The Big Three

One of the big unknowns over the past couple of years that is beginning to become clear is what, exactly, would be the impact of the Art Rooney II, Kevin Colbert, Mike Tomlin partnership. Granted, Dan Rooney is not completely off the scene. But the same was true over 40 years ago when Art Sr. turned over the reins to Dan. What resulted was a dramatic turnaround in the team’s fortunes. So, it was reasonable to ask what the impact would be as the mantle was passed on to a third generation of Rooneys. Would things pretty much stay the same, better, worse? The early returns would indicate that we can take "worse" off the table. And, though it is too early to say so definitively, there is some evidence to support the assertion that this franchise is in the process of making a leap to an even higher level. 

Art II deserves very high marks for his handling of the issues involving Ben, Santonio and Deebo. And by all indications he played a big, positive role in the resolution of the CBA and the lockout. He sent a clear message to fans, his team and coaches on the need to stay true to Steelers football, as well also making it clear that getting the seventh Lombardi was not just a nebulous ambition, but an urgent priority.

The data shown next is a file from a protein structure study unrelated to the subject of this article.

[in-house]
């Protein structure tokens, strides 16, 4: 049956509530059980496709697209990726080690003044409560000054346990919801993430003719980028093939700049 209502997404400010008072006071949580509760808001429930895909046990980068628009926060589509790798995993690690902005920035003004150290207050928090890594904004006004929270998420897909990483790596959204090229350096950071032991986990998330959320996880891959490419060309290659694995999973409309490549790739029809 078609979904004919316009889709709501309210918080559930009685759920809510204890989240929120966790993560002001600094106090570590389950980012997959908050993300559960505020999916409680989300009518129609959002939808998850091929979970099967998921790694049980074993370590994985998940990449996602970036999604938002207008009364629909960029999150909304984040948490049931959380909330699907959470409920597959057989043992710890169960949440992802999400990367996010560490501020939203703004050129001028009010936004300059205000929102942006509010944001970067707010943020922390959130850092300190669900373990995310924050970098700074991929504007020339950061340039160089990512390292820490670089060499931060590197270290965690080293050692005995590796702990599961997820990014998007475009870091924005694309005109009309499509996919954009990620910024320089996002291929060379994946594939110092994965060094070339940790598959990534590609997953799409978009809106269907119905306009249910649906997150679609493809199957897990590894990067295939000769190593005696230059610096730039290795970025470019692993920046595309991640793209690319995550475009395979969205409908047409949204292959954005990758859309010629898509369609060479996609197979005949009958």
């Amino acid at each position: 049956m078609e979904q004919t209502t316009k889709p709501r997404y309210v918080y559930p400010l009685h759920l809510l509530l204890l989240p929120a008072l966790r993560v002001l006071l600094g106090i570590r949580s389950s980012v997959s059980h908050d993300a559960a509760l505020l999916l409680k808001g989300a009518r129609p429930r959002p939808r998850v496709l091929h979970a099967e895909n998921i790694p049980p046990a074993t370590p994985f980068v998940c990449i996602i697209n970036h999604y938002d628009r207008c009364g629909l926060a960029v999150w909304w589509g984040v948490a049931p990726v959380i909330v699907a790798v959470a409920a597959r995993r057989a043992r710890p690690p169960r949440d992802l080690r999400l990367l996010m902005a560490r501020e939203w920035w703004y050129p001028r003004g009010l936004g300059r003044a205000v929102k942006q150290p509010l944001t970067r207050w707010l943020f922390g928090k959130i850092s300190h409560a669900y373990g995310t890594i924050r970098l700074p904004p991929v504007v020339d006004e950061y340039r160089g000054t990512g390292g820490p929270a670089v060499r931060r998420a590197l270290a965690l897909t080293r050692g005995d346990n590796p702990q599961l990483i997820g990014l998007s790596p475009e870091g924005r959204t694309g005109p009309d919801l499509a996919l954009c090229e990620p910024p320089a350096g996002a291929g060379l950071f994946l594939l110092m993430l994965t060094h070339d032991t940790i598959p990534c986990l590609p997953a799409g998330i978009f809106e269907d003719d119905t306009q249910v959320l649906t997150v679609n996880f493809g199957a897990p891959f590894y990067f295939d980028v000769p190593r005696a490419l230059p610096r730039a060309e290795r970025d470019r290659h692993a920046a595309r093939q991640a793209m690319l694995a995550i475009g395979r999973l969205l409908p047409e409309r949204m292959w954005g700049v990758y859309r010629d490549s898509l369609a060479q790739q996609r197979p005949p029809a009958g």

I think that folks here at BTSC and elsewhere in the Empire appreciate the job that Colbert has been doing over the last decade. Like so much else about this franchise he’s flying under the radar everywhere else. I believe that being promoted to General Manager is tantamount to a lifetime contract. I would be surprised if Colbert doesn’t retire a Steeler.


Generally speaking I believe the compressed chaos that the lockout created with the preseason works strongly in favor of the Steelers. One of the advantages is the experience and stability of management as a factor in coping with the unknowns and peculiarities like new practice rules and condensed practice time among other issues. But I also believe that in a year like this one, there will be a premium on coaching and organization. And I think you’d agree that with Mike Tomlin that is potentially a huge advantage for Pittsburgh. While not a perfect or finished product as a coach, Tomlin’s progress has been impressive. His critics (almost all internal to Steeler Nation these days) have less to work with every year, and will soon, if not already, run the risk of being viewed as just being nitpickers.